The Himalayan foothills are sinking
doi:10.1038/nindia.2020.16 Published online 5 February 2020
The sub‐Himalayan region – better known as the Himalayan foothills – and the Indo‐Gangetic Plain (IGP) are sinking, while the surrounding areas rise up, a new multi-institutional study1 has found. The subsidence and uplift are due to variations in seasonal groundwater apart from tectonic forces, the report says.
Researchers found this previously unnoticed effect of hydrological mass in sub‐Himalaya and IGP by analysing satellite data from the Global Positioning System (GPS) and Gravity Recovery And Climate Experiment (GRACE). The GRACE satellites, launched by the US in 2002, monitor changes in water and snow stores on the continents, thereby making for a new way to study terrestrial hydrology.
In the Himalaya, seasonal water from glaciers as well as monsoon precipitation play a key role in deformation of the crust and the seismicity associated with it. "In addition to tectonic and non-tectonic forcing, unsustainable consumption of groundwater influences the subsidence rate," Sunil Sukumaran, head of marine geology and geophysics at Cochin University of Science and Technology (CUST), told Nature India.
Sukumaran, one of the authors of the study, says crustal deformation due to water storage and surface load variations are relatively difficult to quantify using global models. The combined use of GPS and GRACE data has made it possible to quantify the variations of hydrologic mass, the authors say.
To decipher the ground deformation because of hydrological mass variations in the Himalaya and North India, Sukumaran's Ph.D student Ajish P. Saji at Indian Institute of Geomagnetism, Mumbai, and other colleagues analysed GPS observations from 50 sites along with GRACE data from 2004 to 2015. The other institutions involved in the study were the Space Applications Centre, Ahmadabad, Wadia Institute of Himalayan Geology, Dehradun and Andhra University, Visakhapatnam.
The authors say that the GPS-derived vertical deformation, after correcting for the hydrological effects, suggests that the sub-Himalaya and IGP are undergoing subsidence as the surrounding areas get uplifted. They say the GRACE correction reflects a 12% reduction in the rate of the subsurface slip (meaning how fast the two sides of a fault are slipping relative to one another) over the Main Himalayan Thrust (MHT) due to hydrological variations and human activities. The MHT periodically releases accumulated strain built up from the collision of the India-Eurasia plates.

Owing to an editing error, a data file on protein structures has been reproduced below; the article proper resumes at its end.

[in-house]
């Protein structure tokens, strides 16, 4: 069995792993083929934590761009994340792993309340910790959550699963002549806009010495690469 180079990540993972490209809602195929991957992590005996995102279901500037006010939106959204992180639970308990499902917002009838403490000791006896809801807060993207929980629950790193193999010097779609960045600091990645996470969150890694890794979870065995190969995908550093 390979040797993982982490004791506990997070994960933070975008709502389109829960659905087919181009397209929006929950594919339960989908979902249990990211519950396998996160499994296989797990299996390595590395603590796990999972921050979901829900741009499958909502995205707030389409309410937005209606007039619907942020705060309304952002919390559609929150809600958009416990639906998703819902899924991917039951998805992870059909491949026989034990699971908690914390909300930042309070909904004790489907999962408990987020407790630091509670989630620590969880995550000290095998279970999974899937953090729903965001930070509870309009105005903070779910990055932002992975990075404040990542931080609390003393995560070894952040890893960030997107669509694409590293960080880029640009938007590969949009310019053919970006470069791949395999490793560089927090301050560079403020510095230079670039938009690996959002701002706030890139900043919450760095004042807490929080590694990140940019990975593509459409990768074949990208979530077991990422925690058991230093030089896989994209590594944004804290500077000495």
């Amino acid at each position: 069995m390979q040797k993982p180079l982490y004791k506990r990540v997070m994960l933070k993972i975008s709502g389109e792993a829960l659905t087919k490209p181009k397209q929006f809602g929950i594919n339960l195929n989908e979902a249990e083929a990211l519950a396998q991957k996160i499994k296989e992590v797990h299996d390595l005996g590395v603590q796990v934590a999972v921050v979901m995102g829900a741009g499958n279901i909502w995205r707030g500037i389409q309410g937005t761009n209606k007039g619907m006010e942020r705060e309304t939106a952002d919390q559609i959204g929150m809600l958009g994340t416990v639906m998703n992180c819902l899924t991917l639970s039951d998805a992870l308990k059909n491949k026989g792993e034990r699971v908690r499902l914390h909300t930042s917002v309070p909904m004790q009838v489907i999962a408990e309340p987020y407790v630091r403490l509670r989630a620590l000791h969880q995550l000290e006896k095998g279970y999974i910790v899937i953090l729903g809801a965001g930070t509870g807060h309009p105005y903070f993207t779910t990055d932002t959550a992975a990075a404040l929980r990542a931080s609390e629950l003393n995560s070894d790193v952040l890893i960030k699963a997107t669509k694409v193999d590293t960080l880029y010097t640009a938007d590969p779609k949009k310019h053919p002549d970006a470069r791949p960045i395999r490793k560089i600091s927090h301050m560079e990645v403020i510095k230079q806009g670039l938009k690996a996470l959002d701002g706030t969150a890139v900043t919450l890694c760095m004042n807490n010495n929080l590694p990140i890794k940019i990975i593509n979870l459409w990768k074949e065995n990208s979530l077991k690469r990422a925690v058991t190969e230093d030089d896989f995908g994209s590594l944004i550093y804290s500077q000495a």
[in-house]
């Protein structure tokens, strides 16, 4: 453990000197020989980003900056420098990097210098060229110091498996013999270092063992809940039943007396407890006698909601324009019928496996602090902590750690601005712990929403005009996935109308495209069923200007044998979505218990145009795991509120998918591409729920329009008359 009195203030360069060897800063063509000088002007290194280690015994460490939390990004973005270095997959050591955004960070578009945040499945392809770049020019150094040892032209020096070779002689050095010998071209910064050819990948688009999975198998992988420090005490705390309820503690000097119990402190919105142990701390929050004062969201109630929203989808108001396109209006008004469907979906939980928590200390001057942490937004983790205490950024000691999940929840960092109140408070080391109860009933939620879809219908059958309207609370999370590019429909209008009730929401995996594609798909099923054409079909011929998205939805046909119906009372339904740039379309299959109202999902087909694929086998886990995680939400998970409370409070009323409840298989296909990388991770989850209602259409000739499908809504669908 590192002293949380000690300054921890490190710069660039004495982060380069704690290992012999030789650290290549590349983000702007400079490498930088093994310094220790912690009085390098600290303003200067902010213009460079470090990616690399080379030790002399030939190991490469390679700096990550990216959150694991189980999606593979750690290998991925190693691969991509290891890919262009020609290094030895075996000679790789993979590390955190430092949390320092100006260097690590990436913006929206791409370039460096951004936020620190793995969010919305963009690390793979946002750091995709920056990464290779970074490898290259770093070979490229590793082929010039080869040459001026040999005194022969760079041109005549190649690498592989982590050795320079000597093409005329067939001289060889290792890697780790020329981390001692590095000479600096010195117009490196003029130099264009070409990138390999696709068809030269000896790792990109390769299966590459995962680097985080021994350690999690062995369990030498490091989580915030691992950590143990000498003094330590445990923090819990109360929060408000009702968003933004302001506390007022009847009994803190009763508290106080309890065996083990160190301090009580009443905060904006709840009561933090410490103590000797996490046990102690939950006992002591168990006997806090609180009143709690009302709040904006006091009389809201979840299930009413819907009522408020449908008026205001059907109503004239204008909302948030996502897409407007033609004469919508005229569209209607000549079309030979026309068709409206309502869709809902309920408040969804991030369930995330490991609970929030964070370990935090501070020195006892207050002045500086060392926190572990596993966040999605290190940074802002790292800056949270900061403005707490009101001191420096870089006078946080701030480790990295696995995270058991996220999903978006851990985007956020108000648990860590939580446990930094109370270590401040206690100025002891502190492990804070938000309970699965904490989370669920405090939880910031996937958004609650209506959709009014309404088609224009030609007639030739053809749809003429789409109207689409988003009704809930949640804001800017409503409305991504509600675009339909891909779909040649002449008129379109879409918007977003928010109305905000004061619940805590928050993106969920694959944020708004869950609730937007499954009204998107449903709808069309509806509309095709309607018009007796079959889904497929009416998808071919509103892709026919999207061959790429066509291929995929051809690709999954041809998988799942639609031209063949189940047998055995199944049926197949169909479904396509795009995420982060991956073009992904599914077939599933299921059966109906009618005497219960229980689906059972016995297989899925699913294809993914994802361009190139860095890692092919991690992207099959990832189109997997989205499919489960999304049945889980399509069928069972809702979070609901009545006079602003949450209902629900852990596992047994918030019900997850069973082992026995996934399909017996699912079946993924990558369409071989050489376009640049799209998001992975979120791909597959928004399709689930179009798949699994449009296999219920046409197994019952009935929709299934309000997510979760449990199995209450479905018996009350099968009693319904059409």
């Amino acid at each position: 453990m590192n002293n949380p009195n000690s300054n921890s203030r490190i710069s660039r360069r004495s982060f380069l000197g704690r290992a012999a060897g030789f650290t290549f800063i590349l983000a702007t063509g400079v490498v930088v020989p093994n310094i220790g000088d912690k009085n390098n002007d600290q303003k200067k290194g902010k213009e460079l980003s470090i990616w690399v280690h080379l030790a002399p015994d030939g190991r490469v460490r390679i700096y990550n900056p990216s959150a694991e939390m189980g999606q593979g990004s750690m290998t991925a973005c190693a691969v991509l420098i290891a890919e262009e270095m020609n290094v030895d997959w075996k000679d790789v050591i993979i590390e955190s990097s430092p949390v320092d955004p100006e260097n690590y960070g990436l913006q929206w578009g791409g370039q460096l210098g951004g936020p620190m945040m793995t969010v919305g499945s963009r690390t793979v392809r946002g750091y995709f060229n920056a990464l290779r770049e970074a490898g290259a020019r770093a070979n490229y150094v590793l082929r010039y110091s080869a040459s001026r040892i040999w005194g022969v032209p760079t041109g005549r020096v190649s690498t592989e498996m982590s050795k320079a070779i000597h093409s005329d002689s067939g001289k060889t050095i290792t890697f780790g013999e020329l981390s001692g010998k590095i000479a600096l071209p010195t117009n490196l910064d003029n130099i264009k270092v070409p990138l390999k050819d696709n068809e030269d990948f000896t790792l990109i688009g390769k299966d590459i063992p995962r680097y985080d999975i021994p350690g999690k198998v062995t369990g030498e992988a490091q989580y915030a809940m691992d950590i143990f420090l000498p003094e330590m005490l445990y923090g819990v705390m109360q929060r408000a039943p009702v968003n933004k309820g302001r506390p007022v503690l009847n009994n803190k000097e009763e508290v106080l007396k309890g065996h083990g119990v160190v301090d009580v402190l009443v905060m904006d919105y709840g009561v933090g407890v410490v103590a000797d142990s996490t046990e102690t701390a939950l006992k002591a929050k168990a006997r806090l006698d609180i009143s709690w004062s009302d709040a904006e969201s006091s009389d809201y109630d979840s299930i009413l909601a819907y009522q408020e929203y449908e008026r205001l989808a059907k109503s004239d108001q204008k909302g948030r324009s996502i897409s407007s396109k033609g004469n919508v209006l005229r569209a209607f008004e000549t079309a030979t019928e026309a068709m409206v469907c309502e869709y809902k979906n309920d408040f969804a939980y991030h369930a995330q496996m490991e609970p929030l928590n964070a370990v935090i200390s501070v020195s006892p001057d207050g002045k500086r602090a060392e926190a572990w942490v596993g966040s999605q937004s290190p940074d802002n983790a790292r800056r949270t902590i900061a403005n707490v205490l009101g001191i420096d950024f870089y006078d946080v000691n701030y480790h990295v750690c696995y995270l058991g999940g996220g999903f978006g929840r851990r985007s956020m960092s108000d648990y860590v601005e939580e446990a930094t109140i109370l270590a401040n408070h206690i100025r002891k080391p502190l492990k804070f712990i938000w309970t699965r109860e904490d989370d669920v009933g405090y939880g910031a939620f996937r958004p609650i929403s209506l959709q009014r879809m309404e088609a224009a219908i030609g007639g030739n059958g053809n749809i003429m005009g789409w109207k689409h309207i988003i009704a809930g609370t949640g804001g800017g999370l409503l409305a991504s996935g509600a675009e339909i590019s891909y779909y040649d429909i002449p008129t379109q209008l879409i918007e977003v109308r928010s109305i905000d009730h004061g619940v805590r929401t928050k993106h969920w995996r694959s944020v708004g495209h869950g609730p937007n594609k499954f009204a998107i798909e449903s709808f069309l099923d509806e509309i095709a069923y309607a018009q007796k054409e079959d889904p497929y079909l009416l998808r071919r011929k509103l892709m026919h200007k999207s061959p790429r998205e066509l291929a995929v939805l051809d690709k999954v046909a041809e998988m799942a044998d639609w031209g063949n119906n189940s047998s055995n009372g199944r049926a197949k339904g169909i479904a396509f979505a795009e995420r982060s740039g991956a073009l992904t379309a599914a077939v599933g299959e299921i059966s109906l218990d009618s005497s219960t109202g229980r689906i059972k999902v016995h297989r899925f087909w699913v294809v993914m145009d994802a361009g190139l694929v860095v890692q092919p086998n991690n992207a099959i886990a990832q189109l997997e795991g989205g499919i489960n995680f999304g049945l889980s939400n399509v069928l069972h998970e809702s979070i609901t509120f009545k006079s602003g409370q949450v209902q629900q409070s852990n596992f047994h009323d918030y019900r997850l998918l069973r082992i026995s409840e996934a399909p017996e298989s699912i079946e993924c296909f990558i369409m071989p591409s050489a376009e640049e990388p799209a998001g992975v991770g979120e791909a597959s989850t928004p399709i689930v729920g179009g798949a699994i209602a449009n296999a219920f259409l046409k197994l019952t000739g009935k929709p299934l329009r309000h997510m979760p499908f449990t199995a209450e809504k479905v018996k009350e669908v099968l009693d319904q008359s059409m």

Taking out the effect of hydrological loading (derived from GRACE) from GPS measurements provides a better estimate of the tectonic load, says Vineet Gahalaut, senior principal scientist at the National Geophysical Research Institute in Hyderabad. However, the low resolution of GRACE data poses a challenge, particularly in the Himalayan terrain with large spatial variation in hydrological conditions even in short distances, he points out.
Also, coverage of GPS, which is basically a point measurement, is still very sparse to accurately represent the spatial variation of deformation. "We only hope that with time, these challenges will be overcome," he says.
From a tectonic point of view, the finding that this subsidence inhibits the slip on the Himalayan thrust plain by about 12% is based on a 2-D dislocation model. "The robustness of such models depends on how reliable the input parameters are," says Chittenipattu Rajendran, a geophysicist at the Jawaharlal Nehru Centre for Advanced Scientific Research in Bangalore.
1. Saji, A. P. et al. Surface deformation and influence of hydrological mass over Himalaya and North India revealed from a decade of continuous GPS and GRACE observations. J. Geophys. Res. Earth 125, e2018JF004943 (2020) doi: 10.1029/2018JF004943